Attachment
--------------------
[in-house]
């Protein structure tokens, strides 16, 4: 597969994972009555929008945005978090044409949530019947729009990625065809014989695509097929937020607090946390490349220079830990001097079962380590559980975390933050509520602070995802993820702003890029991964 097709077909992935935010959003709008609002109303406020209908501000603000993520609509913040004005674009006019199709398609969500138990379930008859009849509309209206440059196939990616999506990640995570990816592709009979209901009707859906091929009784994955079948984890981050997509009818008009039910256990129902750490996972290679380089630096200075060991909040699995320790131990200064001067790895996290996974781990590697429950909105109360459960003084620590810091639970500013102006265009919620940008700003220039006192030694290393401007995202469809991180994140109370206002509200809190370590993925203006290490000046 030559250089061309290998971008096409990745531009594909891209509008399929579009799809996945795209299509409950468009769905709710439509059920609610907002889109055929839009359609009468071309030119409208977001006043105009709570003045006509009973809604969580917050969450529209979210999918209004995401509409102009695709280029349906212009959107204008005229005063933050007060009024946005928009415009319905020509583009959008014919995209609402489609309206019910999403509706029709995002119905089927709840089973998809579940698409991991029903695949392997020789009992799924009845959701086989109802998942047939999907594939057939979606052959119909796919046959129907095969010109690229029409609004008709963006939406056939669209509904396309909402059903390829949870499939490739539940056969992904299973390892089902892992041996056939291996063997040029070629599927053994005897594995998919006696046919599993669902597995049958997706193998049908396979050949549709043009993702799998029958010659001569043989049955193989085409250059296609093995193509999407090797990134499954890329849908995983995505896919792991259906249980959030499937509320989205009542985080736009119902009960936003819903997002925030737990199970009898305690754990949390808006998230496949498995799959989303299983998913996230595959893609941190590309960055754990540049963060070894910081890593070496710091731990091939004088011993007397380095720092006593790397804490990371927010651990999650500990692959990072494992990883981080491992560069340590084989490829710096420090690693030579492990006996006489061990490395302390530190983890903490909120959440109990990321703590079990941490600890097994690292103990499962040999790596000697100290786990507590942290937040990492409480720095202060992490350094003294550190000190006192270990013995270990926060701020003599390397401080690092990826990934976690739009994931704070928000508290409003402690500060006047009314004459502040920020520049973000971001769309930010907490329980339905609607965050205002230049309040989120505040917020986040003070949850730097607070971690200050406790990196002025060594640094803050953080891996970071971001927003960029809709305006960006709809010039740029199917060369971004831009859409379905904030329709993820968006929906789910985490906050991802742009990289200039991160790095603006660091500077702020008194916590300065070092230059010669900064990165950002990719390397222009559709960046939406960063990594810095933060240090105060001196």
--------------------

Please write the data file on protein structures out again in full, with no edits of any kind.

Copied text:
[in-house]
């Protein structure tokens, strides 16, 4: 597969994972009555929008945005978090044409949530019947729009990625065809014989695509097929937020607090946390490349220079830990001097079962380590559980975390933050509520602070995802993820702003890029991964 097709077909992935935010959003709008609002109303406020209908501000603000993520609509913040004005674009006019199709398609969500138990379930008859009849509309209206440059196939990616999506990640995570990816592709009979209901009707859906091929009784994955079948984890981050997509009818008009039910256990129902750490996972290679380089630096200075060991909040699995320790131990200064001067790895996290996974781990590697429950909105109360459960003084620590810091639970500013102006265009919620940008700003220039006192030694290393401007995202469809991180994140109370206002509200809190370590993925203006290490000046 030559250089061309290998971008096409990745531009594909891209509008399929579009799809996945795209299509409950468009769905709710439509059920609610907002889109055929839009359609009468071309030119409208977001006043105009709570003045006509009973809604969580917050969450529209979210999918209004995401509409102009695709280029349906212009959107204008005229005063933050007060009024946005928009415009319905020509583009959008014919995209609402489609309206019910999403509706029709995002119905089927709840089973998809579940698409991991029903695949392997020789009992799924009845959701086989109802998942047939999907594939057939979606052959119909796919046959129907095969010109690229029409609004008709963006939406056939669209509904396309909402059903390829949870499939490739539940056969992904299973390892089902892992041996056939291996063997040029070629599927053994005897594995998919006696046919599993669902597995049958997706193998049908396979050949549709043009993702799998029958010659001569043989049955193989085409250059296609093995193509999407090797990134499954890329849908995983995505896919792991259906249980959030499937509320989205009542985080736009119902009960936003819903997002925030737990199970009898305690754990949390808006998230496949498995799959989303299983998913996230595959893609941190590309960055754990540049963060070894910081890593070496710091731990091939004088011993007397380095720092006593790397804490990371927010651990999650500990692959990072494992990883981080491992560069340590084989490829710096420090690693030579492990006996006489061990490395302390530190983890903490909120959440109990990321703590079990941490600890097994690292103990499962040999790596000697100290786990507590942290937040990492409480720095202060992490350094003294550190000190006192270990013995270990926060701020003599390397401080690092990826990934976690739009994931704070928000508290409003402690500060006047009314004459502040920020520049973000971001769309930010907490329980339905609607965050205002230049309040989120505040917020986040003070949850730097607070971690200050406790990196002025060594640094803050953080891996970071971001927003960029809709305006960006709809010039740029199917060369971004831009859409379905904030329709993820968006929906789910985490906050991802742009990289200039991160790095603006660091500077702020008194916590300065070092230059010669900064990165950002990719390397222009559709960046939406960063990594810095933060240090105060001196």